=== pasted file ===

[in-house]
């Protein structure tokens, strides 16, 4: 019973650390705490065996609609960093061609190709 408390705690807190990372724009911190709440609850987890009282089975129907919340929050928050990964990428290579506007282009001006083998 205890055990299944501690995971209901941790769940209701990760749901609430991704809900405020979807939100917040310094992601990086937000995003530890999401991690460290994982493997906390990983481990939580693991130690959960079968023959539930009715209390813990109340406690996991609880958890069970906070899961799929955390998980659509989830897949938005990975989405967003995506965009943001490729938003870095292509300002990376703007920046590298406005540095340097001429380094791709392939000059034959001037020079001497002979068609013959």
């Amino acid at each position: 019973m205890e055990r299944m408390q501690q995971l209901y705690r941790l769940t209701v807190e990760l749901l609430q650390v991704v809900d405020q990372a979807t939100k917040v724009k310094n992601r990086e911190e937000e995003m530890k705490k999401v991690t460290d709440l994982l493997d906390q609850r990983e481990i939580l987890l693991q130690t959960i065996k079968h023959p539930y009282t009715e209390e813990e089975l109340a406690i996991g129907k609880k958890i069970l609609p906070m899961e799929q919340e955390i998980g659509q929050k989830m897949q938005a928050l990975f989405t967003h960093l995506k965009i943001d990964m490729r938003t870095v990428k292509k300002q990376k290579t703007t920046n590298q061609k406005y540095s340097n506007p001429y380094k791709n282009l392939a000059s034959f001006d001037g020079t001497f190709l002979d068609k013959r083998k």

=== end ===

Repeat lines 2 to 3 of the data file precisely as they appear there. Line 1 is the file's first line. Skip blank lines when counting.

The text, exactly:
């Protein structure tokens, strides 16, 4: 019973650390705490065996609609960093061609190709 408390705690807190990372724009911190709440609850987890009282089975129907919340929050928050990964990428290579506007282009001006083998 205890055990299944501690995971209901941790769940209701990760749901609430991704809900405020979807939100917040310094992601990086937000995003530890999401991690460290994982493997906390990983481990939580693991130690959960079968023959539930009715209390813990109340406690996991609880958890069970906070899961799929955390998980659509989830897949938005990975989405967003995506965009943001490729938003870095292509300002990376703007920046590298406005540095340097001429380094791709392939000059034959001037020079001497002979068609013959």
């Amino acid at each position: 019973m205890e055990r299944m408390q501690q995971l209901y705690r941790l769940t209701v807190e990760l749901l609430q650390v991704v809900d405020q990372a979807t939100k917040v724009k310094n992601r990086e911190e937000e995003m530890k705490k999401v991690t460290d709440l994982l493997d906390q609850r990983e481990i939580l987890l693991q130690t959960i065996k079968h023959p539930y009282t009715e209390e813990e089975l109340a406690i996991g129907k609880k958890i069970l609609p906070m899961e799929q919340e955390i998980g659509q929050k989830m897949q938005a928050l990975f989405t967003h960093l995506k965009i943001d990964m490729r938003t870095v990428k292509k300002q990376k290579t703007t920046n590298q061609k406005y540095s340097n506007p001429y380094k791709n282009l392939a000059s034959f001006d001037g020079t001497f190709l002979d068609k013959r083998k």